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LDR Brachytherapy: Study Demonstrates Viable Option for Men with High-Grade Prostate Cancer


Men with high-grade prostate cancer may be particularly interested in important new research findings that demonstrate the benefits of LDR brachytherapy–also known as seed implant— when used in combination with external beam radiation therapy (EBRT).

Published in the Journal of the American Medical Association, the large study reflects findings of research underway at Prostate Cancer Foundation of Chicago (PCFC).

LDR Brachytherapy ‘Boost’ Improves Outcomes for Patients with High-Grade Prostate Cancer

Researchers at 12 specialty centers were led by Amar U. Kishan, M.D., University of California Los Angeles.  They analyzed prostate cancer treatment outcomes for over 1,809 patients with Gleason scores of 9 and 10—men more likely to have their cancer spread to other organs. The study showed that men who received low dose rate (LDR) brachytherapy as a boost to external beam radiation therapy (EBRT), had better clinical outcomes than men undergoing either radical prostatectomy surgery (removal of the entire prostate gland) or EBRT alone.

Men in both external beam radiation groups also received androgen deprivation hormone therapy, which is prescribed commonly to slow the growth of cancerous tissue and/or reduce the size of the prostate gland pre-treatment..

Mortality Rate Reductions

According to the study, adding LDR brachytherapy to EBRT resulted in less prostate cancer deaths and less spread of cancer beyond the prostate. More exactly, EBRT with seed implant resulted in lower 5-year prostate cancer-specific mortality; lower 5-year rate of distant metastasis and lower all-cause mortality within 7.5 years of follow-up, when compared to both prostate removal surgery and to EBRT alone.

Research by Prostate Cancer Foundation of Chicago

Prostate Cancer Foundation of Chicago (PCFC) strives to educate men about their range of prostate cancer treatment options. Working hand-in-hand with Chicago Prostate Cancer Center, PCFC is currently tracking outcomes for men treated with combination therapy—men receiving LDR brachytherapy after prescribed sessions of external beam radiation.  PCFC’s findings, along with those reported by UCLA, will educate physicians treating patients with high-grade prostate cancer, while informing men seeking treatment options.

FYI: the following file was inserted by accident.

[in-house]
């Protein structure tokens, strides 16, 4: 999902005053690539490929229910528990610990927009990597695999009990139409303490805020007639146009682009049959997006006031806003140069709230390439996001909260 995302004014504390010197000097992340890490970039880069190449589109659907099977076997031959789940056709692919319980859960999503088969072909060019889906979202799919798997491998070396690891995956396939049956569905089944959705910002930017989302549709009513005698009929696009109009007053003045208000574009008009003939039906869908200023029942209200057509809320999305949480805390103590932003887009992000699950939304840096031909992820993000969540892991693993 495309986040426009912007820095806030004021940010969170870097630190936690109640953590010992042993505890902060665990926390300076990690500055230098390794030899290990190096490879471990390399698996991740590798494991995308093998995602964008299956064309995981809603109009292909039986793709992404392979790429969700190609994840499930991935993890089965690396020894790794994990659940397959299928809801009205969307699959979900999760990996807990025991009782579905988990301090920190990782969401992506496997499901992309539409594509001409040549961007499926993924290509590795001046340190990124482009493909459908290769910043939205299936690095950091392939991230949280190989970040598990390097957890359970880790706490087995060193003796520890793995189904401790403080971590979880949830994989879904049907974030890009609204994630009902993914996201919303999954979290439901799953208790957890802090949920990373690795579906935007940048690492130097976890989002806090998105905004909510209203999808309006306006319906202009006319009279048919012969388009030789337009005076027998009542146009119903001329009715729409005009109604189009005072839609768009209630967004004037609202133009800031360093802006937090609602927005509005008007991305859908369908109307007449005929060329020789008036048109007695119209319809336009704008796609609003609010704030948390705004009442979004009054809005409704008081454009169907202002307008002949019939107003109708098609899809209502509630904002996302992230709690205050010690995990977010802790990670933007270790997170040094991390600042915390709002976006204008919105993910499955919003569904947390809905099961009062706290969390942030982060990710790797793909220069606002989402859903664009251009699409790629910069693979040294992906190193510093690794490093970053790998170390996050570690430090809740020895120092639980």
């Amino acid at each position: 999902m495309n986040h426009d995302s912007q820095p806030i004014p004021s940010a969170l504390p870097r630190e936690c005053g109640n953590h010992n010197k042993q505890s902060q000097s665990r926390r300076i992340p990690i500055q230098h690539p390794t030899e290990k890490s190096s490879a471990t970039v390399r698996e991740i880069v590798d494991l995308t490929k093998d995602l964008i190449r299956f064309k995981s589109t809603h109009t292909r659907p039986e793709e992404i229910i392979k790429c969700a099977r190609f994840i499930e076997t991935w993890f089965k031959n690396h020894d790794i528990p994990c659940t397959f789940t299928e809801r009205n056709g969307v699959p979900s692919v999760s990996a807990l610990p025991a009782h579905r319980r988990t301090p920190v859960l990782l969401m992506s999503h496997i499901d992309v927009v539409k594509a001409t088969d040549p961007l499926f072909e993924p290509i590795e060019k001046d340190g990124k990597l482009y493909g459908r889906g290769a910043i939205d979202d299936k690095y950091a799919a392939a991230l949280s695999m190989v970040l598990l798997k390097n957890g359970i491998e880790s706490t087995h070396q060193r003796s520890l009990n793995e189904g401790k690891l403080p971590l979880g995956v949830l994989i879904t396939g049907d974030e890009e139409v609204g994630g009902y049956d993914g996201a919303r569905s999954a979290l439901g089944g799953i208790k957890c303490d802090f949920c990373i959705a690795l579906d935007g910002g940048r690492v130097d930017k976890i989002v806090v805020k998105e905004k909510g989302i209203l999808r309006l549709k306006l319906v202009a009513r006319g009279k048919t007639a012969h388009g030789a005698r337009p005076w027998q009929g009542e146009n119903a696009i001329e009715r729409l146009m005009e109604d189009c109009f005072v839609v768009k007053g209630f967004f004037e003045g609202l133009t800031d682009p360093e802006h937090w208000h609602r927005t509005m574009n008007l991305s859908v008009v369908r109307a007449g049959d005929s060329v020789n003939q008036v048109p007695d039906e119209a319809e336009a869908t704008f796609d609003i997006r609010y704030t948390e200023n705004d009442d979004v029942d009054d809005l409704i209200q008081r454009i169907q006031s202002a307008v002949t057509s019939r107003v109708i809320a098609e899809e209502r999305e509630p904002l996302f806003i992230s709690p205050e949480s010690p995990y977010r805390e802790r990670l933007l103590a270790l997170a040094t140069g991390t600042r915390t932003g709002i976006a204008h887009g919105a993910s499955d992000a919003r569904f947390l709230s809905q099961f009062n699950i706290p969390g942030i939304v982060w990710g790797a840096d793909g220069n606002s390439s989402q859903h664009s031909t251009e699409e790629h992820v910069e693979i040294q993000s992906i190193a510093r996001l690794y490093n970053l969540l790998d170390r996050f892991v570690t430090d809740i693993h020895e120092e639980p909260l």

Learn more

Contact Michelle Braccioforte, Director of Research and Education, at 630-654-2515, to learn more about Prostate Cancer Foundation of Chicago and our mission to improve quality of care and quality of life through clinical research, patient support programs and professional and public education. Details about PCFC Informational Support Group meetings, Free Prostate Cancer Screening and educational outreach for your organization or corporate wellness program are also available at





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New analysis demonstrates prostate cancer screening really does save lives

Screening linked to approximately 32% decrease in prostate cancer deaths

“Men trying to follow the advice on whether they should get screened for prostate cancer have long been confused, since guidelines and recommendations keep changing. Now, in the latest analysis of data published in the Annals of Internal Medicine, researchers conclude that testing does help save lives from the disease and is linked to as much as a 32% decrease in prostate cancer deaths, compared to men who aren’t screened.” according to TIME Health’s Alice Parks in “Getting Tested for Prostate Cancer May Be Worth It After All”.

New research led by Ruth Etzioni, PhD, of the Fred Hutchinson Cancer Research Center, Seattle, Washington, re-analyzed two major prostate cancer studies that had conflicting results. Parks, contrasting the original findings, “The U.S. study, the Prostate, Lung, Colorectal and Ovarian Cancer Screening Trial (PLCO), did not find any difference in deaths from prostate cancer among men 55 to 74 years who were screened with PSA and men who were not screened. The European Randomized Study of Screening for Prostate Cancer (ERSPC) which included men 55 to 69 years, however, found that PSA screening led to a 21% lower risk of dying from prostate cancer during the study follow-up compared to men who didn’t get screened.”

Upon re-analysis, both major studies showed reduction in death among screened men

“The new analysis concludes that both studies do, in fact, show a reduction in the risk for death from prostate cancer among men who were screened. The new analysis of data used a mathematical model to account for differences in the two studies. Adjusting for implementation compliance and practice settings, it found that both the ERSPC and PLCO provide compatible evidence that screening reduces prostate cancer mortality,” according to Roxanne Nelson for Medscape.

Adjustments allowed comparing ‘apples to oranges’

One adjustment accounts for the European practice of recommending prostate biopsies for men with lower prostate specific antigen (PSA) scores than common for U.S. patients. This could have lead to earlier prostate cancer diagnosis and treatment for ERSPC trial subjects compared to U.S. patients.